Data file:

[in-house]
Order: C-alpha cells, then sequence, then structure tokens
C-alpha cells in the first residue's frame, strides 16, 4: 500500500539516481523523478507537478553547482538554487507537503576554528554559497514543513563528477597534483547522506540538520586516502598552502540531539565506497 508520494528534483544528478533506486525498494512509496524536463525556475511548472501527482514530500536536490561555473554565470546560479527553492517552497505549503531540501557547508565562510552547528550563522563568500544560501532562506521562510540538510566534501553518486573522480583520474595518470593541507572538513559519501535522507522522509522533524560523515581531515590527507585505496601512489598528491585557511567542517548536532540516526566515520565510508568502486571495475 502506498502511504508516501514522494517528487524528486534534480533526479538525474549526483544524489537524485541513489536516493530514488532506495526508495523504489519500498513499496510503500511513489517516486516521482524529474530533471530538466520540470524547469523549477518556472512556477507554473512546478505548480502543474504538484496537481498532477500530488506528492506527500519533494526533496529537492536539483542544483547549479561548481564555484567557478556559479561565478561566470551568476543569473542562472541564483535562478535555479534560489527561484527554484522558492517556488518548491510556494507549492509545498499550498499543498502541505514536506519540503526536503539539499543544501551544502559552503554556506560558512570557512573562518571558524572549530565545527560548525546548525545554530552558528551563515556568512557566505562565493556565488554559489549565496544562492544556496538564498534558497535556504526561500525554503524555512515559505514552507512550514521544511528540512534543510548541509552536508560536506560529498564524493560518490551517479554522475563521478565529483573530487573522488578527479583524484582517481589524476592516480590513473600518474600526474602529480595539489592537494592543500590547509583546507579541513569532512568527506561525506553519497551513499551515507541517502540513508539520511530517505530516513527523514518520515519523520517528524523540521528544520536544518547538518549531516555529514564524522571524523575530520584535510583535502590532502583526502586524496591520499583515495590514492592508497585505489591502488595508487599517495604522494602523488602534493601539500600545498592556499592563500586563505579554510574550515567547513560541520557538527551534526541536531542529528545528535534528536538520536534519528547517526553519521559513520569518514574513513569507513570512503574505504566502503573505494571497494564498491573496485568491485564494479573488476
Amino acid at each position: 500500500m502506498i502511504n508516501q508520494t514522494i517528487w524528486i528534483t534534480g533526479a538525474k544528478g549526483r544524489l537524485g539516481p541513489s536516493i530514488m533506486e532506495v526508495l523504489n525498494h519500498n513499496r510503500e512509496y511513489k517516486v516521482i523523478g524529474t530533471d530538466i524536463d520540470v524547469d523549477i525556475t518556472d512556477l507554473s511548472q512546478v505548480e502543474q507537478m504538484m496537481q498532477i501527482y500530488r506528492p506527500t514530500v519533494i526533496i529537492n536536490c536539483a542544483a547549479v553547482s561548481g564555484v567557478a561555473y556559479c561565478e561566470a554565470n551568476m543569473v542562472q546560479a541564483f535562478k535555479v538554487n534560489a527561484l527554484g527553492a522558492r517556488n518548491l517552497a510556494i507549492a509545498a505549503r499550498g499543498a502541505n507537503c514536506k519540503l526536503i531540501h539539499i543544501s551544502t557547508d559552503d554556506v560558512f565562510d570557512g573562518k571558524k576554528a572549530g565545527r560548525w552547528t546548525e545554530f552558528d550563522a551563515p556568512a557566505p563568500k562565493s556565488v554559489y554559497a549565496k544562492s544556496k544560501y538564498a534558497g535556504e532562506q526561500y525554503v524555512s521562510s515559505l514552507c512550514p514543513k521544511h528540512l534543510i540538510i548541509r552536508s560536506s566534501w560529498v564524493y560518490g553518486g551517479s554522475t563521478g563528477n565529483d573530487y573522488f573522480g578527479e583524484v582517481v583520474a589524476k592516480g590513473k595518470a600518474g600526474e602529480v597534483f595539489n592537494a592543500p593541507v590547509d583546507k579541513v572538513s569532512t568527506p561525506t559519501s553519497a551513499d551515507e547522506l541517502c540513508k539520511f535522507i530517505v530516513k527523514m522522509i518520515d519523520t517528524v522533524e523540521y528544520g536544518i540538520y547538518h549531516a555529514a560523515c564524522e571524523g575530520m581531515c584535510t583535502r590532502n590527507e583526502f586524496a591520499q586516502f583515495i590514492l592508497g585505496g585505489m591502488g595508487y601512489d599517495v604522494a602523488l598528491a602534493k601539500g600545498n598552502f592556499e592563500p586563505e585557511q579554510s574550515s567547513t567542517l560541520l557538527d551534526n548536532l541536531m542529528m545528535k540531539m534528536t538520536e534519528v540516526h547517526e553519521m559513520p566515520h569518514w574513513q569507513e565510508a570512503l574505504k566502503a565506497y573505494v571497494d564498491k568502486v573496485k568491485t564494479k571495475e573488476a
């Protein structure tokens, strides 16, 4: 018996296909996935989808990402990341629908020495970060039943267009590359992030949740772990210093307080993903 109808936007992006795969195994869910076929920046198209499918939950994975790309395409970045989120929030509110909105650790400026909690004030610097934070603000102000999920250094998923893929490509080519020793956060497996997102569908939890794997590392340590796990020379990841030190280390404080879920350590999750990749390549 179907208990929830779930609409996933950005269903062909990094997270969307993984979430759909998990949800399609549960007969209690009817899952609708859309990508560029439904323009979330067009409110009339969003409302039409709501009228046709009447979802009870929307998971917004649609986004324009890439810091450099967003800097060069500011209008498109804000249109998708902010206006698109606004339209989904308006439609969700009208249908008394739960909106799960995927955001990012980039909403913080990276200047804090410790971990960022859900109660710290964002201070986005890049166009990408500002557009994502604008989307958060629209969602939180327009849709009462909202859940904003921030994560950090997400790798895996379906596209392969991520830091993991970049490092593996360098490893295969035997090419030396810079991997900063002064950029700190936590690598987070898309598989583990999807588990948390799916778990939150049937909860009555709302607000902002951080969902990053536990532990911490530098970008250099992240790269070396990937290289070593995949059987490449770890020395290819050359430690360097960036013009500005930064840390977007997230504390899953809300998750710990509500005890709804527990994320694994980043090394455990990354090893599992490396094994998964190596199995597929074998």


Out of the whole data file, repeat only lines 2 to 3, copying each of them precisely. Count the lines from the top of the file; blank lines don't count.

Order: C-alpha cells, then sequence, then structure tokens
C-alpha cells in the first residue's frame, strides 16, 4: 500500500539516481523523478507537478553547482538554487507537503576554528554559497514543513563528477597534483547522506540538520586516502598552502540531539565506497 508520494528534483544528478533506486525498494512509496524536463525556475511548472501527482514530500536536490561555473554565470546560479527553492517552497505549503531540501557547508565562510552547528550563522563568500544560501532562506521562510540538510566534501553518486573522480583520474595518470593541507572538513559519501535522507522522509522533524560523515581531515590527507585505496601512489598528491585557511567542517548536532540516526566515520565510508568502486571495475 502506498502511504508516501514522494517528487524528486534534480533526479538525474549526483544524489537524485541513489536516493530514488532506495526508495523504489519500498513499496510503500511513489517516486516521482524529474530533471530538466520540470524547469523549477518556472512556477507554473512546478505548480502543474504538484496537481498532477500530488506528492506527500519533494526533496529537492536539483542544483547549479561548481564555484567557478556559479561565478561566470551568476543569473542562472541564483535562478535555479534560489527561484527554484522558492517556488518548491510556494507549492509545498499550498499543498502541505514536506519540503526536503539539499543544501551544502559552503554556506560558512570557512573562518571558524572549530565545527560548525546548525545554530552558528551563515556568512557566505562565493556565488554559489549565496544562492544556496538564498534558497535556504526561500525554503524555512515559505514552507512550514521544511528540512534543510548541509552536508560536506560529498564524493560518490551517479554522475563521478565529483573530487573522488578527479583524484582517481589524476592516480590513473600518474600526474602529480595539489592537494592543500590547509583546507579541513569532512568527506561525506553519497551513499551515507541517502540513508539520511530517505530516513527523514518520515519523520517528524523540521528544520536544518547538518549531516555529514564524522571524523575530520584535510583535502590532502583526502586524496591520499583515495590514492592508497585505489591502488595508487599517495604522494602523488602534493601539500600545498592556499592563500586563505579554510574550515567547513560541520557538527551534526541536531542529528545528535534528536538520536534519528547517526553519521559513520569518514574513513569507513570512503574505504566502503573505494571497494564498491573496485568491485564494479573488476